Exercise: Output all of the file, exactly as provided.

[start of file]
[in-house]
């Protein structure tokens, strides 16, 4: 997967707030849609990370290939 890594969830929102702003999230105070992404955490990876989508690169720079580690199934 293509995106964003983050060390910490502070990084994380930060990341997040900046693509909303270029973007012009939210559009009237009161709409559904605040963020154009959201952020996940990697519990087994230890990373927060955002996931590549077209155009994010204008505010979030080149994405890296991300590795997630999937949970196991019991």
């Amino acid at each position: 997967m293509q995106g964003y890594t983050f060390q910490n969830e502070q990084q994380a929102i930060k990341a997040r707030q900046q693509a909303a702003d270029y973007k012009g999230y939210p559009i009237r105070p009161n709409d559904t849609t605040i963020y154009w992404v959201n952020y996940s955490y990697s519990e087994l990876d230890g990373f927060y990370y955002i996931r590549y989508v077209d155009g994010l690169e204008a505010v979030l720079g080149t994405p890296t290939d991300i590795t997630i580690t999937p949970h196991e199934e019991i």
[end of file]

[in-house]
């Protein structure tokens, strides 16, 4: 997967707030849609990370290939 890594969830929102702003999230105070992404955490990876989508690169720079580690199934 293509995106964003983050060390910490502070990084994380930060990341997040900046693509909303270029973007012009939210559009009237009161709409559904605040963020154009959201952020996940990697519990087994230890990373927060955002996931590549077209155009994010204008505010979030080149994405890296991300590795997630999937949970196991019991």
């Amino acid at each position: 997967m293509q995106g964003y890594t983050f060390q910490n969830e502070q990084q994380a929102i930060k990341a997040r707030q900046q693509a909303a702003d270029y973007k012009g999230y939210p559009i009237r105070p009161n709409d559904t849609t605040i963020y154009w992404v959201n952020y996940s955490y990697s519990e087994l990876d230890g990373f927060y990370y955002i996931r590549y989508v077209d155009g994010l690169e204008a505010v979030l720079g080149t994405p890296t290939d991300i590795t997630i580690t999937p949970h196991e199934e019991i």